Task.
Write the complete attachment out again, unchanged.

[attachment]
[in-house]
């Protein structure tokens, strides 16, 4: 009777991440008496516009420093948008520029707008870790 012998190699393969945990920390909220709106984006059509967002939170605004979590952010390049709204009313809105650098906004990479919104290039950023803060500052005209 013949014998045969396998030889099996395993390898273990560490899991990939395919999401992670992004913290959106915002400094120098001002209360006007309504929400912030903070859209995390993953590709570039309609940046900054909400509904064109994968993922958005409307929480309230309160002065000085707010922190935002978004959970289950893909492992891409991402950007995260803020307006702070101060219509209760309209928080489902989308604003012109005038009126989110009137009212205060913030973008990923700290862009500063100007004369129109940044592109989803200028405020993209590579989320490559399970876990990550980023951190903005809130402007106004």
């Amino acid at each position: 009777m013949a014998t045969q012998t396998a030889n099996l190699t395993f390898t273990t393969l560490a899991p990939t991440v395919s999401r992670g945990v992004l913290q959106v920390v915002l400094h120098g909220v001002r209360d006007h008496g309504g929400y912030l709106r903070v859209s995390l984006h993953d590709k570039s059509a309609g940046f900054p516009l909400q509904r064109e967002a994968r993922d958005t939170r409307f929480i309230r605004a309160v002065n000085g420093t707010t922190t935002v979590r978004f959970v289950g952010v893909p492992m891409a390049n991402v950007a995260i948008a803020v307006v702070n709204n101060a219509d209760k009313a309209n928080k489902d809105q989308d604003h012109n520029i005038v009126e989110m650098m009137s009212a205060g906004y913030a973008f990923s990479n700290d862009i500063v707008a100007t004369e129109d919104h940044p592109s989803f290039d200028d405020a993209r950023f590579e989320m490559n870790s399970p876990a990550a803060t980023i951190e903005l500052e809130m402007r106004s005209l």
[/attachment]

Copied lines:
[in-house]
């Protein structure tokens, strides 16, 4: 009777991440008496516009420093948008520029707008870790 012998190699393969945990920390909220709106984006059509967002939170605004979590952010390049709204009313809105650098906004990479919104290039950023803060500052005209 013949014998045969396998030889099996395993390898273990560490899991990939395919999401992670992004913290959106915002400094120098001002209360006007309504929400912030903070859209995390993953590709570039309609940046900054909400509904064109994968993922958005409307929480309230309160002065000085707010922190935002978004959970289950893909492992891409991402950007995260803020307006702070101060219509209760309209928080489902989308604003012109005038009126989110009137009212205060913030973008990923700290862009500063100007004369129109940044592109989803200028405020993209590579989320490559399970876990990550980023951190903005809130402007106004």
């Amino acid at each position: 009777m013949a014998t045969q012998t396998a030889n099996l190699t395993f390898t273990t393969l560490a899991p990939t991440v395919s999401r992670g945990v992004l913290q959106v920390v915002l400094h120098g909220v001002r209360d006007h008496g309504g929400y912030l709106r903070v859209s995390l984006h993953d590709k570039s059509a309609g940046f900054p516009l909400q509904r064109e967002a994968r993922d958005t939170r409307f929480i309230r605004a309160v002065n000085g420093t707010t922190t935002v979590r978004f959970v289950g952010v893909p492992m891409a390049n991402v950007a995260i948008a803020v307006v702070n709204n101060a219509d209760k009313a309209n928080k489902d809105q989308d604003h012109n520029i005038v009126e989110m650098m009137s009212a205060g906004y913030a973008f990923s990479n700290d862009i500063v707008a100007t004369e129109d919104h940044p592109s989803f290039d200028d405020a993209r950023f590579e989320m490559n870790s399970p876990a990550a803060t980023i951190e903005l500052e809130m402007r106004s005209l």